While she is still riding high on last month's finance reform victory, it's obvious that the Reform Party is Curtis' real passion. In fact, campaign finance reform is a natural extension of the Reform Party's stated agenda to take the monied interests out of politics. It's important to note that Curtis harbors no heartfelt love for the quirky right-wing Texas billionaire who first became a lightning rod for voter dissatisfaction with his 1992 presidential election campaign. Rather, Curtis is pounding the pavement for Perot's party because of her longtime affiliation with Dr. Lenora Fulani, the militant black nationalist who in 1988, as founder of the New Alliance Party, became the first woman and the first African American to get on the ballot in all 50 states as a presidential candidate. Fulani's party, now reconfigured as the Patriot Party, of which Curtis is state coordinator, has joined forces with Perot's group in the hopes that, with a grassroots organized effort, the Reform Party will become a viable third party, whose disparate factions would all unite to push the same goal: busting up the current duopolistic two-party system.

While politics have been known to make strange bedfellows, the team of Perot and Fulani has to be among the strangest. After all, Perot is the poster boy of the conservative, middle-class, angry, white male voter, and Fulani is a feminist, black, separatist Marxist. It appears to be a match made in hell. Curtis admits the alliance is unorthodox. "Most of the left won't touch Ross Perot with a 10-foot pole," she confirms. "The left's analysis of Ross Perot in 1992 was that he was a right-wing fascist... and we [the New Alliance Party] just didn't accept that analysis at all.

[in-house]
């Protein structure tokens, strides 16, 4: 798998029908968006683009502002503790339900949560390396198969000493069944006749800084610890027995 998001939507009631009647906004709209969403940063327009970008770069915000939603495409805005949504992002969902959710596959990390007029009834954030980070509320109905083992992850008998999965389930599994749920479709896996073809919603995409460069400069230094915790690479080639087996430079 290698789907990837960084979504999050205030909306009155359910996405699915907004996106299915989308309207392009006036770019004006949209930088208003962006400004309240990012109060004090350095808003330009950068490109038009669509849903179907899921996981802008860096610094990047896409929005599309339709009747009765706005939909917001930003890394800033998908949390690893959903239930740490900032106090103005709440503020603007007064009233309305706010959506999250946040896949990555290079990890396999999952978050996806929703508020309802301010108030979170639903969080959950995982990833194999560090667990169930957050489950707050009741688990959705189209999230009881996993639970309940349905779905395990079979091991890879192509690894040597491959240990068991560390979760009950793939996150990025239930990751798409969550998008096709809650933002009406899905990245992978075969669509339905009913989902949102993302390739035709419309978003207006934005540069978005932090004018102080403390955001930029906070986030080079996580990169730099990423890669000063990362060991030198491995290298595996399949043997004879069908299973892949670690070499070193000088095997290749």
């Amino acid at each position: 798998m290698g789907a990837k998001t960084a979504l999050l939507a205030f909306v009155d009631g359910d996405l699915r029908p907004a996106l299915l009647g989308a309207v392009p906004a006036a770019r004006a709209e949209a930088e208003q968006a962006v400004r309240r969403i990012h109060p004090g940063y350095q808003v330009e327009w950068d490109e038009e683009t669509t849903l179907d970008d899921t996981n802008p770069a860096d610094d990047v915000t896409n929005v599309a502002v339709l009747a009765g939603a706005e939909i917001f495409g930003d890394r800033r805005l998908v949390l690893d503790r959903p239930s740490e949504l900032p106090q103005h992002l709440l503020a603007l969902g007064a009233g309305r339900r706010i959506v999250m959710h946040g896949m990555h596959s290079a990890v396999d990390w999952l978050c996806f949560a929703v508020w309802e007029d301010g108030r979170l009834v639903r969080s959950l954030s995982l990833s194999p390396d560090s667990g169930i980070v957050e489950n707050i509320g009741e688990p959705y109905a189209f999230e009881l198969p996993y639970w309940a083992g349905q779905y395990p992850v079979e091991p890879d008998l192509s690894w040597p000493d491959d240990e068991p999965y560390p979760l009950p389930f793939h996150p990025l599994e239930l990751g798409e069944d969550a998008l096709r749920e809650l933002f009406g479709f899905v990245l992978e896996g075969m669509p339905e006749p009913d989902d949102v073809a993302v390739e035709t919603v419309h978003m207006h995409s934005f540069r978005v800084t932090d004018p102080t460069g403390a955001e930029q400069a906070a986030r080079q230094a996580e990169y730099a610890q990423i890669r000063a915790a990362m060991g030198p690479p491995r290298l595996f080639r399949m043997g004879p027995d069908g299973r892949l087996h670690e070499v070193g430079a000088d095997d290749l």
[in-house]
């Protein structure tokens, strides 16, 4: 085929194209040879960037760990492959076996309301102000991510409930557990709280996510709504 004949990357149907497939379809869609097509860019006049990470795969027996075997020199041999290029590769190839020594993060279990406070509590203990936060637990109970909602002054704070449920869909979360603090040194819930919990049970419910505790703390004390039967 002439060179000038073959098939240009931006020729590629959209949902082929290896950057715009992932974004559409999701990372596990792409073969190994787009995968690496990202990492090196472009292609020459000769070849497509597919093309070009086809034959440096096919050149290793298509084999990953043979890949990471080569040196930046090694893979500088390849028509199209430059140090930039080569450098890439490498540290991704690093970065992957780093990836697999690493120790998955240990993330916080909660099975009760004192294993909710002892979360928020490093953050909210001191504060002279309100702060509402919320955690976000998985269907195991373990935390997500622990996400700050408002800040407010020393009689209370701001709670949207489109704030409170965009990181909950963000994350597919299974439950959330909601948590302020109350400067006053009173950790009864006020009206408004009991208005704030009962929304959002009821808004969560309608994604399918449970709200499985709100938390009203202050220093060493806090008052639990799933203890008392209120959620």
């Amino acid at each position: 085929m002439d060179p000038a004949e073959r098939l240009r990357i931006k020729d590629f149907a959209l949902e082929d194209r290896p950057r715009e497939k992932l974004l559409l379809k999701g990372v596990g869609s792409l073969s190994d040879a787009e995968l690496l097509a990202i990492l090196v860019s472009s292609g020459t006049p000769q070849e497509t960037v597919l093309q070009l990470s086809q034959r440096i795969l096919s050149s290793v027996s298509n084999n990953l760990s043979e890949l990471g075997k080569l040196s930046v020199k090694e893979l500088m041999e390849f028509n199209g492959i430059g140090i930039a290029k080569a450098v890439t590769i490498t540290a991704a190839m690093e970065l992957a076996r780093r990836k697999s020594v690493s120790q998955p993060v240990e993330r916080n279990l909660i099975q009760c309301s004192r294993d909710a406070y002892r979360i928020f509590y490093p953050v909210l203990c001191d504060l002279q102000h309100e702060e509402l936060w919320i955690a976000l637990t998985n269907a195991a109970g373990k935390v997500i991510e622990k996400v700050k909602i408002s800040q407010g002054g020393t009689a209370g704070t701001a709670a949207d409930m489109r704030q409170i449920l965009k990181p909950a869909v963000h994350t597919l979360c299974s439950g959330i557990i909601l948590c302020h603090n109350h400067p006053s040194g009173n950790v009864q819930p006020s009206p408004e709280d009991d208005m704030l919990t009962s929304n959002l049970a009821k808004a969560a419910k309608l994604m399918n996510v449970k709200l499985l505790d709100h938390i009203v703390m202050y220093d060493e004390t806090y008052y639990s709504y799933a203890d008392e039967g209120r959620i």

This is the play money that Curtis printed up to smear the Kirk Watson campaign.

"What you see in the Perot movement are people from the left and the right, with most in the middle," Curtis says. "We have always been like that -- not so concerned with labels."

Resting just below a television on a shelf in Curtis' apartment is a photograph of Curtis standing with Fulani and several other African-American women in the New Alliance Party, taken 10 years ago in Oakland, California. Also prominently displayed is a large framed movie poster of the film Passion Fish, not because she especially likes the film, Curtis explains, but because the image on the poster -- of a white woman and a black woman together -- appealed to her. "It speaks to me," Curtis says. "It also represents how my friendship and activism with African-American women through the New Alliance Party and Fulani is one of the major turning points in my life."